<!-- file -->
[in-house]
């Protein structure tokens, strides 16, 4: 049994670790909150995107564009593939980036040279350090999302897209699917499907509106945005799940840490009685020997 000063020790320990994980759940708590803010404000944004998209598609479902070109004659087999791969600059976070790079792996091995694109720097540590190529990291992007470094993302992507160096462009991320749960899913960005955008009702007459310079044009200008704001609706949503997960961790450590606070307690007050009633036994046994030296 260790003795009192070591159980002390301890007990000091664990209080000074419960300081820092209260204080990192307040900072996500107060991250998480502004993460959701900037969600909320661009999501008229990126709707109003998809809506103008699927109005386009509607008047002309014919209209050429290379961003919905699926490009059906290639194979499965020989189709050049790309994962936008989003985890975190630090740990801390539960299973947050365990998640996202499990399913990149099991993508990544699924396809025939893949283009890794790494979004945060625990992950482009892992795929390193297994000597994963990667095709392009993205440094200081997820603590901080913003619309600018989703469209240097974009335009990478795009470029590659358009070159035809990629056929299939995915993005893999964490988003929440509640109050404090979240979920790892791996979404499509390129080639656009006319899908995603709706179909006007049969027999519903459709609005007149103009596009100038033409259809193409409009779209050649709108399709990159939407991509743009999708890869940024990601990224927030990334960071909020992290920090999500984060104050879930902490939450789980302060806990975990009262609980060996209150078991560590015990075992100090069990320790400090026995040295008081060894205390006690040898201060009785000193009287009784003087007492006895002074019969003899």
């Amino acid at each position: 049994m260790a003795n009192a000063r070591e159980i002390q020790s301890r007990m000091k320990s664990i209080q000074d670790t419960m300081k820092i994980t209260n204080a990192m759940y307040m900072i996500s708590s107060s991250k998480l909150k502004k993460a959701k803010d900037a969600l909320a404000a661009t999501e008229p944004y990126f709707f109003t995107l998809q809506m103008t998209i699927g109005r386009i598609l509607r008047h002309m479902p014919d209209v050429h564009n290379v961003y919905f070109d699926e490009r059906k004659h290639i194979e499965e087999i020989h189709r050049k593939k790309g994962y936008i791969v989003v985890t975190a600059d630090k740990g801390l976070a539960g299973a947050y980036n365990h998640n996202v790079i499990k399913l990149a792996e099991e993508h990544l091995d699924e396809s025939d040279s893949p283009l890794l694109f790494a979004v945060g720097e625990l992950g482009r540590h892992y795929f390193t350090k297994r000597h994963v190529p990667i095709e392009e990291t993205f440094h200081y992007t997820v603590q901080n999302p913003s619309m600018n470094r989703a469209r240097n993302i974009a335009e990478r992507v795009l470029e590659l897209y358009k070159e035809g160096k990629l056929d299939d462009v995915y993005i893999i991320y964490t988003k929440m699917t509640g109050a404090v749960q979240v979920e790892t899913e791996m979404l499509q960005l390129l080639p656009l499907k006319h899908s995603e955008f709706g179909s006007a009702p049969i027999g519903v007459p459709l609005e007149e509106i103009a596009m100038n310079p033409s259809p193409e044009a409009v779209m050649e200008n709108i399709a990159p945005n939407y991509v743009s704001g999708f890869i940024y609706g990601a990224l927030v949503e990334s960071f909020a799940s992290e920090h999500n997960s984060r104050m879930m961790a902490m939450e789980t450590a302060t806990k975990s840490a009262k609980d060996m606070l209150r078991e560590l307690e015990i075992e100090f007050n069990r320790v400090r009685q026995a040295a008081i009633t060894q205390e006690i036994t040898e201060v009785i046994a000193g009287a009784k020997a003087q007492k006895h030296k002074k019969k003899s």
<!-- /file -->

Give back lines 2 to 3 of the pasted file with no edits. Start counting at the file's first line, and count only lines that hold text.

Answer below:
């Protein structure tokens, strides 16, 4: 049994670790909150995107564009593939980036040279350090999302897209699917499907509106945005799940840490009685020997 000063020790320990994980759940708590803010404000944004998209598609479902070109004659087999791969600059976070790079792996091995694109720097540590190529990291992007470094993302992507160096462009991320749960899913960005955008009702007459310079044009200008704001609706949503997960961790450590606070307690007050009633036994046994030296 260790003795009192070591159980002390301890007990000091664990209080000074419960300081820092209260204080990192307040900072996500107060991250998480502004993460959701900037969600909320661009999501008229990126709707109003998809809506103008699927109005386009509607008047002309014919209209050429290379961003919905699926490009059906290639194979499965020989189709050049790309994962936008989003985890975190630090740990801390539960299973947050365990998640996202499990399913990149099991993508990544699924396809025939893949283009890794790494979004945060625990992950482009892992795929390193297994000597994963990667095709392009993205440094200081997820603590901080913003619309600018989703469209240097974009335009990478795009470029590659358009070159035809990629056929299939995915993005893999964490988003929440509640109050404090979240979920790892791996979404499509390129080639656009006319899908995603709706179909006007049969027999519903459709609005007149103009596009100038033409259809193409409009779209050649709108399709990159939407991509743009999708890869940024990601990224927030990334960071909020992290920090999500984060104050879930902490939450789980302060806990975990009262609980060996209150078991560590015990075992100090069990320790400090026995040295008081060894205390006690040898201060009785000193009287009784003087007492006895002074019969003899």
């Amino acid at each position: 049994m260790a003795n009192a000063r070591e159980i002390q020790s301890r007990m000091k320990s664990i209080q000074d670790t419960m300081k820092i994980t209260n204080a990192m759940y307040m900072i996500s708590s107060s991250k998480l909150k502004k993460a959701k803010d900037a969600l909320a404000a661009t999501e008229p944004y990126f709707f109003t995107l998809q809506m103008t998209i699927g109005r386009i598609l509607r008047h002309m479902p014919d209209v050429h564009n290379v961003y919905f070109d699926e490009r059906k004659h290639i194979e499965e087999i020989h189709r050049k593939k790309g994962y936008i791969v989003v985890t975190a600059d630090k740990g801390l976070a539960g299973a947050y980036n365990h998640n996202v790079i499990k399913l990149a792996e099991e993508h990544l091995d699924e396809s025939d040279s893949p283009l890794l694109f790494a979004v945060g720097e625990l992950g482009r540590h892992y795929f390193t350090k297994r000597h994963v190529p990667i095709e392009e990291t993205f440094h200081y992007t997820v603590q901080n999302p913003s619309m600018n470094r989703a469209r240097n993302i974009a335009e990478r992507v795009l470029e590659l897209y358009k070159e035809g160096k990629l056929d299939d462009v995915y993005i893999i991320y964490t988003k929440m699917t509640g109050a404090v749960q979240v979920e790892t899913e791996m979404l499509q960005l390129l080639p656009l499907k006319h899908s995603e955008f709706g179909s006007a009702p049969i027999g519903v007459p459709l609005e007149e509106i103009a596009m100038n310079p033409s259809p193409e044009a409009v779209m050649e200008n709108i399709a990159p945005n939407y991509v743009s704001g999708f890869i940024y609706g990601a990224l927030v949503e990334s960071f909020a799940s992290e920090h999500n997960s984060r104050m879930m961790a902490m939450e789980t450590a302060t806990k975990s840490a009262k609980d060996m606070l209150r078991e560590l307690e015990i075992e100090f007050n069990r320790v400090r009685q026995a040295a008081i009633t060894q205390e006690i036994t040898e201060v009785i046994a000193g009287a009784k020997a003087q007492k006895h030296k002074k019969k003899s």